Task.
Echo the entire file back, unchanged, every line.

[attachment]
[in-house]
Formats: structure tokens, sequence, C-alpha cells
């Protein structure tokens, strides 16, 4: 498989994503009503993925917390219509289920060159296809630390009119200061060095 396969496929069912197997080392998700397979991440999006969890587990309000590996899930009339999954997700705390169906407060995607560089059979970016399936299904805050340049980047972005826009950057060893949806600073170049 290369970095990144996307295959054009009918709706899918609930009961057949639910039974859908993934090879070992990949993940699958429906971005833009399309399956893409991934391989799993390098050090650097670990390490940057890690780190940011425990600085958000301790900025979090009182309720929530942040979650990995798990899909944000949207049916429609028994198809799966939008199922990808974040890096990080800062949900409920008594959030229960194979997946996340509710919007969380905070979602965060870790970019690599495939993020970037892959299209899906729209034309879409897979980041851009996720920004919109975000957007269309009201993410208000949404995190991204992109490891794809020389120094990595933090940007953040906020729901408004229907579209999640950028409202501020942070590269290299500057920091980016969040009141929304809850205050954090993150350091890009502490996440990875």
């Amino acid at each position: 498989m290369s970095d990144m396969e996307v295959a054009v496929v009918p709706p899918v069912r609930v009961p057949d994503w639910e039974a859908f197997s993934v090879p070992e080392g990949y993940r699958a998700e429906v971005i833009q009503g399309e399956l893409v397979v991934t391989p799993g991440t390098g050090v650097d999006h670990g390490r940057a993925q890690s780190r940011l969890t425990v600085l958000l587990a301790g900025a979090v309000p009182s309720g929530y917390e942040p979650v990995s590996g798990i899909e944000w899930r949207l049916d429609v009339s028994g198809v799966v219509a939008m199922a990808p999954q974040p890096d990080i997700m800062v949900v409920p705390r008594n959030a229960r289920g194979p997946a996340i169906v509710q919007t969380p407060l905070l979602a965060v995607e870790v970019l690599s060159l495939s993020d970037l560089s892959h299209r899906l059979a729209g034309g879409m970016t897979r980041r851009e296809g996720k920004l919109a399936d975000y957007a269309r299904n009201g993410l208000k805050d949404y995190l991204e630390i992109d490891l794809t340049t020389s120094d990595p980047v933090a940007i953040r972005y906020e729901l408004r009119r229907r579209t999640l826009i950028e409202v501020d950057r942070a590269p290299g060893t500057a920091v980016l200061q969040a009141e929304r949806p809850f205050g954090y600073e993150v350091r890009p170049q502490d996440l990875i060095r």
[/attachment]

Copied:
[in-house]
Formats: structure tokens, sequence, C-alpha cells
């Protein structure tokens, strides 16, 4: 498989994503009503993925917390219509289920060159296809630390009119200061060095 396969496929069912197997080392998700397979991440999006969890587990309000590996899930009339999954997700705390169906407060995607560089059979970016399936299904805050340049980047972005826009950057060893949806600073170049 290369970095990144996307295959054009009918709706899918609930009961057949639910039974859908993934090879070992990949993940699958429906971005833009399309399956893409991934391989799993390098050090650097670990390490940057890690780190940011425990600085958000301790900025979090009182309720929530942040979650990995798990899909944000949207049916429609028994198809799966939008199922990808974040890096990080800062949900409920008594959030229960194979997946996340509710919007969380905070979602965060870790970019690599495939993020970037892959299209899906729209034309879409897979980041851009996720920004919109975000957007269309009201993410208000949404995190991204992109490891794809020389120094990595933090940007953040906020729901408004229907579209999640950028409202501020942070590269290299500057920091980016969040009141929304809850205050954090993150350091890009502490996440990875």
């Amino acid at each position: 498989m290369s970095d990144m396969e996307v295959a054009v496929v009918p709706p899918v069912r609930v009961p057949d994503w639910e039974a859908f197997s993934v090879p070992e080392g990949y993940r699958a998700e429906v971005i833009q009503g399309e399956l893409v397979v991934t391989p799993g991440t390098g050090v650097d999006h670990g390490r940057a993925q890690s780190r940011l969890t425990v600085l958000l587990a301790g900025a979090v309000p009182s309720g929530y917390e942040p979650v990995s590996g798990i899909e944000w899930r949207l049916d429609v009339s028994g198809v799966v219509a939008m199922a990808p999954q974040p890096d990080i997700m800062v949900v409920p705390r008594n959030a229960r289920g194979p997946a996340i169906v509710q919007t969380p407060l905070l979602a965060v995607e870790v970019l690599s060159l495939s993020d970037l560089s892959h299209r899906l059979a729209g034309g879409m970016t897979r980041r851009e296809g996720k920004l919109a399936d975000y957007a269309r299904n009201g993410l208000k805050d949404y995190l991204e630390i992109d490891l794809t340049t020389s120094d990595p980047v933090a940007i953040r972005y906020e729901l408004r009119r229907r579209t999640l826009i950028e409202v501020d950057r942070a590269p290299g060893t500057a920091v980016l200061q969040a009141e929304r949806p809850f205050g954090y600073e993150v350091r890009p170049q502490d996440l990875i060095r």